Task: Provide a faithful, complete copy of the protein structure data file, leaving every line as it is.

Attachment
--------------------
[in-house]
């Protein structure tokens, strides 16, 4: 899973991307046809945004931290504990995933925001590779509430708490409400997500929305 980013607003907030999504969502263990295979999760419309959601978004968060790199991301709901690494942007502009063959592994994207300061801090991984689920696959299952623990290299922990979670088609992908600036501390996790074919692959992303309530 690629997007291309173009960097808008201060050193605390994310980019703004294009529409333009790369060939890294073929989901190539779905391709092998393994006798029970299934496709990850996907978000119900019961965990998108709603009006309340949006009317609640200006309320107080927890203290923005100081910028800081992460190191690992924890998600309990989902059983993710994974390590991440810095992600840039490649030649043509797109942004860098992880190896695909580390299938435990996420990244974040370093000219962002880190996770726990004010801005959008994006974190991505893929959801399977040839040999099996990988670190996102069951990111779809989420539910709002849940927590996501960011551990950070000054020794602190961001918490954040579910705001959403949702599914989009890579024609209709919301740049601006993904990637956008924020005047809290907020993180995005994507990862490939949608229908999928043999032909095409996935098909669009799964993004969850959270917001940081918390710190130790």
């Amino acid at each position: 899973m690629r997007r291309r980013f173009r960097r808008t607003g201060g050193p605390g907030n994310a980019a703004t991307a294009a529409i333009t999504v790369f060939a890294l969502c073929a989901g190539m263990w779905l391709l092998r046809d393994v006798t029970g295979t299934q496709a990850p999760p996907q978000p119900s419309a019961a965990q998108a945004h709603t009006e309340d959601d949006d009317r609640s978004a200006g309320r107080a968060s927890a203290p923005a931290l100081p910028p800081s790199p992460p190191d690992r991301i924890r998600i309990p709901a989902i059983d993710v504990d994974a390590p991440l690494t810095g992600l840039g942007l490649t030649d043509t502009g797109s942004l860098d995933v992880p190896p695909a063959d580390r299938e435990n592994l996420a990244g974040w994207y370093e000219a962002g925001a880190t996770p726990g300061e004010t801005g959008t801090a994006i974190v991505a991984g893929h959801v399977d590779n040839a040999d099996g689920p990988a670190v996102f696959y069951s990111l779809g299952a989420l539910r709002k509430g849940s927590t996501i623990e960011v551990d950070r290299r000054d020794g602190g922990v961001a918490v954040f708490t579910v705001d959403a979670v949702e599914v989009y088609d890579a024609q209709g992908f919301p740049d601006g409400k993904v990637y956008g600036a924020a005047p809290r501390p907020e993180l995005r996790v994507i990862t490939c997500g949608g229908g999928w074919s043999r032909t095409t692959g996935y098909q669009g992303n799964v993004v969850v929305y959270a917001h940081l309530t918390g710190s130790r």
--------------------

[in-house]
């Protein structure tokens, strides 16, 4: 899973991307046809945004931290504990995933925001590779509430708490409400997500929305 980013607003907030999504969502263990295979999760419309959601978004968060790199991301709901690494942007502009063959592994994207300061801090991984689920696959299952623990290299922990979670088609992908600036501390996790074919692959992303309530 690629997007291309173009960097808008201060050193605390994310980019703004294009529409333009790369060939890294073929989901190539779905391709092998393994006798029970299934496709990850996907978000119900019961965990998108709603009006309340949006009317609640200006309320107080927890203290923005100081910028800081992460190191690992924890998600309990989902059983993710994974390590991440810095992600840039490649030649043509797109942004860098992880190896695909580390299938435990996420990244974040370093000219962002880190996770726990004010801005959008994006974190991505893929959801399977040839040999099996990988670190996102069951990111779809989420539910709002849940927590996501960011551990950070000054020794602190961001918490954040579910705001959403949702599914989009890579024609209709919301740049601006993904990637956008924020005047809290907020993180995005994507990862490939949608229908999928043999032909095409996935098909669009799964993004969850959270917001940081918390710190130790």
């Amino acid at each position: 899973m690629r997007r291309r980013f173009r960097r808008t607003g201060g050193p605390g907030n994310a980019a703004t991307a294009a529409i333009t999504v790369f060939a890294l969502c073929a989901g190539m263990w779905l391709l092998r046809d393994v006798t029970g295979t299934q496709a990850p999760p996907q978000p119900s419309a019961a965990q998108a945004h709603t009006e309340d959601d949006d009317r609640s978004a200006g309320r107080a968060s927890a203290p923005a931290l100081p910028p800081s790199p992460p190191d690992r991301i924890r998600i309990p709901a989902i059983d993710v504990d994974a390590p991440l690494t810095g992600l840039g942007l490649t030649d043509t502009g797109s942004l860098d995933v992880p190896p695909a063959d580390r299938e435990n592994l996420a990244g974040w994207y370093e000219a962002g925001a880190t996770p726990g300061e004010t801005g959008t801090a994006i974190v991505a991984g893929h959801v399977d590779n040839a040999d099996g689920p990988a670190v996102f696959y069951s990111l779809g299952a989420l539910r709002k509430g849940s927590t996501i623990e960011v551990d950070r290299r000054d020794g602190g922990v961001a918490v954040f708490t579910v705001d959403a979670v949702e599914v989009y088609d890579a024609q209709g992908f919301p740049d601006g409400k993904v990637y956008g600036a924020a005047p809290r501390p907020e993180l995005r996790v994507i990862t490939c997500g949608g229908g999928w074919s043999r032909t095409t692959g996935y098909q669009g992303n799964v993004v969850v929305y959270a917001h940081l309530t918390g710190s130790r």